On Monday, January 25, 2010, the Court of Appeal (Third Appellate District) in Sacramento held further oral argument in McAdams v. Monier, Inc., no. C051841, which is one of the Tobacco II "grant and hold" cases. My post on the original McAdams opinion from 2007 (in which the Court of Appeal reversed the trial court's order denying certification of UCL and CLRA claims) is here.
Many thanks to the blog reader who attended the argument and provided the following anonymous report:
Spirited oral argument from a Panel consisting of Justices Sims, Butz and Sakauye in this case, which alleges that defendant Monier failed to disclose that its “slurry” coated cement tiles would lose their color and degrade down to bare concrete. The majority of questions came from Justice Sims, who was focused on whether subsequent purchasers of the product could be part of the class, asking about the situation where a family buys a home with the roofing tiles already installed. Justice Sims noted, they have no idea about any misrepresentations made by Monier, so could they get damages? Appellant’s counsel, after first noting that only restitution is available under the UCL, indicated that yes, those homeowners would be in the class but that restitution would only be provided once for any property and that no double recovery (i.e., for the original purchaser of the home/roofing tiles and any subsequent purchaser) would be sought.
Monier’s main argument to the panel, as in its briefs, was that post-Tobacco II, there still needed to be proof that individual class members actually received a misrepresentation as an element under the fraud prong of the UCL and Justice Sims wanted to know whether defendant is arguing that plaintiffs are not entitled to any class, or only a class of those who saw the misrepresentations. Defense counsel responded that the determination of whether a class is appropriate is one that should be made on remand, by the trail court.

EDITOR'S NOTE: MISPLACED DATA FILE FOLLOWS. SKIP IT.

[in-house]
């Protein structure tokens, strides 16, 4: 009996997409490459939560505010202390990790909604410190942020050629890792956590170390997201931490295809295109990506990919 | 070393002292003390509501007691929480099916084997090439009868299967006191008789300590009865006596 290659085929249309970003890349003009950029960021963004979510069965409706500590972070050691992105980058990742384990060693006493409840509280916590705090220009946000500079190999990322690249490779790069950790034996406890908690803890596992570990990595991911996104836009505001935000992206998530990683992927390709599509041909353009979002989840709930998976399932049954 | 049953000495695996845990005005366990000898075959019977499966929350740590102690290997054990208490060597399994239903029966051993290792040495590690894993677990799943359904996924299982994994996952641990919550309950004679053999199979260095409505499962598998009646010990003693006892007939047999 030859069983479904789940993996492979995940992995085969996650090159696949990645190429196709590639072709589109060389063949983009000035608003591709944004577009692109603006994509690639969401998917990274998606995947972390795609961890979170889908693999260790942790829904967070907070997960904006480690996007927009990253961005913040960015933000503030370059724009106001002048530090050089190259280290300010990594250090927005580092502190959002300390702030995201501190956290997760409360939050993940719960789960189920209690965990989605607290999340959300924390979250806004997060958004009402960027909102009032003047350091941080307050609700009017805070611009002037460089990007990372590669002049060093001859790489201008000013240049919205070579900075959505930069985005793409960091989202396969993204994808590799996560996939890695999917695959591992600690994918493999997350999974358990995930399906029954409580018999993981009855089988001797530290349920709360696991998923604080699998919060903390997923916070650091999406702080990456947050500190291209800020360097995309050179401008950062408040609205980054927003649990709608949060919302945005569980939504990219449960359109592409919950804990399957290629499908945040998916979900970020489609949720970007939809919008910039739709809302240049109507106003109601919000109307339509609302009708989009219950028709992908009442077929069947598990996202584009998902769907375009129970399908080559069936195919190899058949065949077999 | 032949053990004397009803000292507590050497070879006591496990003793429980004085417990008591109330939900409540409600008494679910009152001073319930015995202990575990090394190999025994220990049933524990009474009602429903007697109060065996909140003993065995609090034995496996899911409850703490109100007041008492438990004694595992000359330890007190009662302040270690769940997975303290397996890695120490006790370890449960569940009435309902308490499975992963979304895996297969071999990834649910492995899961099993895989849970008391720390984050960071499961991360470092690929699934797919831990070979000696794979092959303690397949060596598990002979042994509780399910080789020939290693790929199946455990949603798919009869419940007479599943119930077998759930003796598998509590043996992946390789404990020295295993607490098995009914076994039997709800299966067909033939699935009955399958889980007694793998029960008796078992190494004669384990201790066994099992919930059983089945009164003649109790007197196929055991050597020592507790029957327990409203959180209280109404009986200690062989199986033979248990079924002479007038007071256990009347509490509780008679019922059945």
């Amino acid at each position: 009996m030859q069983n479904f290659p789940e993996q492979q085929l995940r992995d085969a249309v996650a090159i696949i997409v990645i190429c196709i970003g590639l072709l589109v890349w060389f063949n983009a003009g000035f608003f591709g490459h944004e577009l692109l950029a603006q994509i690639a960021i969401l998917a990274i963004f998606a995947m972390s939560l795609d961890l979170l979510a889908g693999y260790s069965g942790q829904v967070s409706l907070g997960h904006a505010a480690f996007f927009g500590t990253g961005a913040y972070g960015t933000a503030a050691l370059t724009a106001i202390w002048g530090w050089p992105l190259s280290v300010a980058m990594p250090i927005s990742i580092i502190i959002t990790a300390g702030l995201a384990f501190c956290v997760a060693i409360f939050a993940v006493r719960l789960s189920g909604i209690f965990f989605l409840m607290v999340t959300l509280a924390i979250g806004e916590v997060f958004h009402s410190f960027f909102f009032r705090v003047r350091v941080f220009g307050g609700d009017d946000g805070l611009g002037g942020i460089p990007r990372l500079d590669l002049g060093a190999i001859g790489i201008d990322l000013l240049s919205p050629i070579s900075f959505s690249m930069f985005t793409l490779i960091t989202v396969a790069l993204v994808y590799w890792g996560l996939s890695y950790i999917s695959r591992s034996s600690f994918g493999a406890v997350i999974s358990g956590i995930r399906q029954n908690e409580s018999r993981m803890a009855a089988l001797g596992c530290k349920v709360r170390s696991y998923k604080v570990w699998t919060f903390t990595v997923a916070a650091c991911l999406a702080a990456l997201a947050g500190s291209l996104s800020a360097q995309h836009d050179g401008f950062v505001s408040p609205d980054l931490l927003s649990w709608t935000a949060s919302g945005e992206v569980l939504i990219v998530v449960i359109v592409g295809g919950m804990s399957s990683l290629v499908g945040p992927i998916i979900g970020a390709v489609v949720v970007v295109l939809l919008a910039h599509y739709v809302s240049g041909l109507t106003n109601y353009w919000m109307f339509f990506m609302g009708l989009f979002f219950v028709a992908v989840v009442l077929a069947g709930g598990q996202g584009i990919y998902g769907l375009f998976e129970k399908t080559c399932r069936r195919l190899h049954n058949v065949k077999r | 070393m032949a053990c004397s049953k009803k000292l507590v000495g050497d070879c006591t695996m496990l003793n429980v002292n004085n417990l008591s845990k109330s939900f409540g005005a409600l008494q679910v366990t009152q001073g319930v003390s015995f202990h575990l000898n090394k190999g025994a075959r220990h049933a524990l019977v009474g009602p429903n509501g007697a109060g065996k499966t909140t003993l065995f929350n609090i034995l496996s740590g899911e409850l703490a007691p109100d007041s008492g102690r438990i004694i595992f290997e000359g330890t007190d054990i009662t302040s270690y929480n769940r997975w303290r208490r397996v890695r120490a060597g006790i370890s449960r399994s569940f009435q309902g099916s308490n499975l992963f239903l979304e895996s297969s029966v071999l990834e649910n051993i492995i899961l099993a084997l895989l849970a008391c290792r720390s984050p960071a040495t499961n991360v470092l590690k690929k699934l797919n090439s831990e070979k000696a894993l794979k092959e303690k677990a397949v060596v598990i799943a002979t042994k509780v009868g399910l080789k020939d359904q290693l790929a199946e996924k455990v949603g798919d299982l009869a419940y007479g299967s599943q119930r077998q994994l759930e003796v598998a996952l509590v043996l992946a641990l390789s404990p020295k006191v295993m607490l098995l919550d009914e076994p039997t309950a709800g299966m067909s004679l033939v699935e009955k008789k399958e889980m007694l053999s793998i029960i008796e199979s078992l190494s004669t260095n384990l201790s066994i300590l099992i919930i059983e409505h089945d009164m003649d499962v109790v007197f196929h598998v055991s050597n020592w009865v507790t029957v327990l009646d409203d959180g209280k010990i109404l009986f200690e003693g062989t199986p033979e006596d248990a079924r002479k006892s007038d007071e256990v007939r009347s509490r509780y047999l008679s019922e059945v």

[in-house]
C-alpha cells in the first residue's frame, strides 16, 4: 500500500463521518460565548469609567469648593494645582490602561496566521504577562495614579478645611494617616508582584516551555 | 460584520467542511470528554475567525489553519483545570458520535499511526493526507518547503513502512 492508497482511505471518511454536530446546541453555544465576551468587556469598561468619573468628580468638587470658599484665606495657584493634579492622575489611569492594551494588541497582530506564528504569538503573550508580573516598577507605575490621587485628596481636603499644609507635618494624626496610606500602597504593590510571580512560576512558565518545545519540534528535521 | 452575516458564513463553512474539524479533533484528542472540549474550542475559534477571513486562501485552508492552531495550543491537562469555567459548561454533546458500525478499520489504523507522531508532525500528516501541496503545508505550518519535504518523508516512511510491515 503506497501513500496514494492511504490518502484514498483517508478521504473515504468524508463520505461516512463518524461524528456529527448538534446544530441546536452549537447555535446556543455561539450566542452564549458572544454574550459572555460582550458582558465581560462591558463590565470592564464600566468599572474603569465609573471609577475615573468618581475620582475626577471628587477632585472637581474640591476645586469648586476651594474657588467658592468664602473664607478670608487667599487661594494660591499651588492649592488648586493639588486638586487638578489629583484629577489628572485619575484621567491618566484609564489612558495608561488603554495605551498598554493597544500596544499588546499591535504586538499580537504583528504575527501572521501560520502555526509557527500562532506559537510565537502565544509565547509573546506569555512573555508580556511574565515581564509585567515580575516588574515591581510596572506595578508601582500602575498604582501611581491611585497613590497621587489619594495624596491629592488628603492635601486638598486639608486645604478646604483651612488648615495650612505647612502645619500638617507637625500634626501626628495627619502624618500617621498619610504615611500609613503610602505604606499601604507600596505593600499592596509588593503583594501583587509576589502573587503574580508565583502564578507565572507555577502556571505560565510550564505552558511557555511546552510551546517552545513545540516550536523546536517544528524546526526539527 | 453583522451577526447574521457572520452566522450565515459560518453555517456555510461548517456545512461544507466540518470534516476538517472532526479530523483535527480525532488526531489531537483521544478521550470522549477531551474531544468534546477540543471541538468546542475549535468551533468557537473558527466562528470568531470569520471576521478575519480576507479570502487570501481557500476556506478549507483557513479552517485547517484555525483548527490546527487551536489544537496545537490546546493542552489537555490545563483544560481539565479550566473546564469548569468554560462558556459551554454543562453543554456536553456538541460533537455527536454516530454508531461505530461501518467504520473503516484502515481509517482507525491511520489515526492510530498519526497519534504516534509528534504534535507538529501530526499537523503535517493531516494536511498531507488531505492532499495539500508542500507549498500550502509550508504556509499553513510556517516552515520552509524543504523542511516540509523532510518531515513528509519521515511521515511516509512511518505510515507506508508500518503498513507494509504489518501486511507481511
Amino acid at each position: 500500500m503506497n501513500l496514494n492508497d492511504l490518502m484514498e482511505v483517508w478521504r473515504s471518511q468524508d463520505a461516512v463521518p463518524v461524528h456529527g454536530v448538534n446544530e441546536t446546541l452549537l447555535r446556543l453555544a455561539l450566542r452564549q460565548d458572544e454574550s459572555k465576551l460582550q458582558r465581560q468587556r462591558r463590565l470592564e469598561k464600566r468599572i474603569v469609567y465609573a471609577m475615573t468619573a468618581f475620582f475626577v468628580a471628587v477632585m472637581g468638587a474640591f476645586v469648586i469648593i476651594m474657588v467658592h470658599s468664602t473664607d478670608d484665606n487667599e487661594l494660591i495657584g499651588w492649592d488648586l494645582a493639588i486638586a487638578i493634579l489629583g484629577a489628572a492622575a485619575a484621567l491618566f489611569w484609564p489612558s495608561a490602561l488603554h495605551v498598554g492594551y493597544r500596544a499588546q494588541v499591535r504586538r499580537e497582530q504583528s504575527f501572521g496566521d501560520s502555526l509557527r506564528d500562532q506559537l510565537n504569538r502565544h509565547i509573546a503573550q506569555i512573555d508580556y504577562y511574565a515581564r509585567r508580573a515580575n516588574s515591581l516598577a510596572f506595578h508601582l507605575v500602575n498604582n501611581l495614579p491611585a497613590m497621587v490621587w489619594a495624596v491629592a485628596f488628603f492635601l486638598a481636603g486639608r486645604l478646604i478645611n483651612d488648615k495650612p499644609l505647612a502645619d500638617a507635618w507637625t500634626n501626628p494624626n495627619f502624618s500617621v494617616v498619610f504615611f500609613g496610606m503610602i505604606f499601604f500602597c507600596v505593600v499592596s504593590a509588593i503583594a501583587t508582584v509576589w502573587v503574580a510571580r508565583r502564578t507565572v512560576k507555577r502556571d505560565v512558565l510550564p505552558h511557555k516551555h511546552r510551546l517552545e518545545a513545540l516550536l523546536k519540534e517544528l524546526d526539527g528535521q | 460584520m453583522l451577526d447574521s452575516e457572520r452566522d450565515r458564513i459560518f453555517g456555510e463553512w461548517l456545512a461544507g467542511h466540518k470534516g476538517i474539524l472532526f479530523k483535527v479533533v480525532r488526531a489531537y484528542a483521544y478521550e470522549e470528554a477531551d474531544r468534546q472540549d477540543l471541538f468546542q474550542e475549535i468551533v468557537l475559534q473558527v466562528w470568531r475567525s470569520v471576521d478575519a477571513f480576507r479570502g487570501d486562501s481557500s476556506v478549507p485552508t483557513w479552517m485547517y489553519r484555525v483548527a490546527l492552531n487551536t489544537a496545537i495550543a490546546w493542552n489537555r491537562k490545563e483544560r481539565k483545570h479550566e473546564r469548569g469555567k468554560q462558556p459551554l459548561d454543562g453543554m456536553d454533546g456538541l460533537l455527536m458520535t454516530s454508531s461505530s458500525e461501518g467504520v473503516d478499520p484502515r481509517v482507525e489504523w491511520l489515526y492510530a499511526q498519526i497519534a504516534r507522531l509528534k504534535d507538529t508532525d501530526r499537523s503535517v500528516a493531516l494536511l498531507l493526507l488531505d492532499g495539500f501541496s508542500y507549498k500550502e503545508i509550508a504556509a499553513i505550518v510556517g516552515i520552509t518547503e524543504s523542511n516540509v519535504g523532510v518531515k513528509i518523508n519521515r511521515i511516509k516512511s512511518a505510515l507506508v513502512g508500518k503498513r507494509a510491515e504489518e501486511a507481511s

On rebuttal, in response to further questions by Justice Sims about whether a class could include individuals who never received defendant’s representations and whether it is simply enough under the UCL to show a representation was misleading even if no one actually saw it, plaintiff’s counsel replied that post-Proposition 64, only the named plaintiff had to prove they received and relied on the misrepresentation. In closing, appellant’s counsel emphasized that that under both pre- and post-Tobacco II decisions courts have held that no individualized proof is necessary if a defendant’s advertisement is “likely to deceive.”
One interesting thing about this report is the fact that, apparently, none of the original three panelists is now assigned to the case. The original opinion's author, Justice Davis, retired in early 2009. It is unclear why the other two original justices are no longer on the panel. In any event, it will be very interesting to see how this opinion comes out.
I note that we still have not yet seen an opinion in the other Tobacco II "grant and hold" case, Pfizer v. Superior Court (Galfano), no. B188106, which was argued on December 7, 2009. According to the "scheduled actions" page of the docket, the Pfizer opinion is due to be filed by March 1, 2010.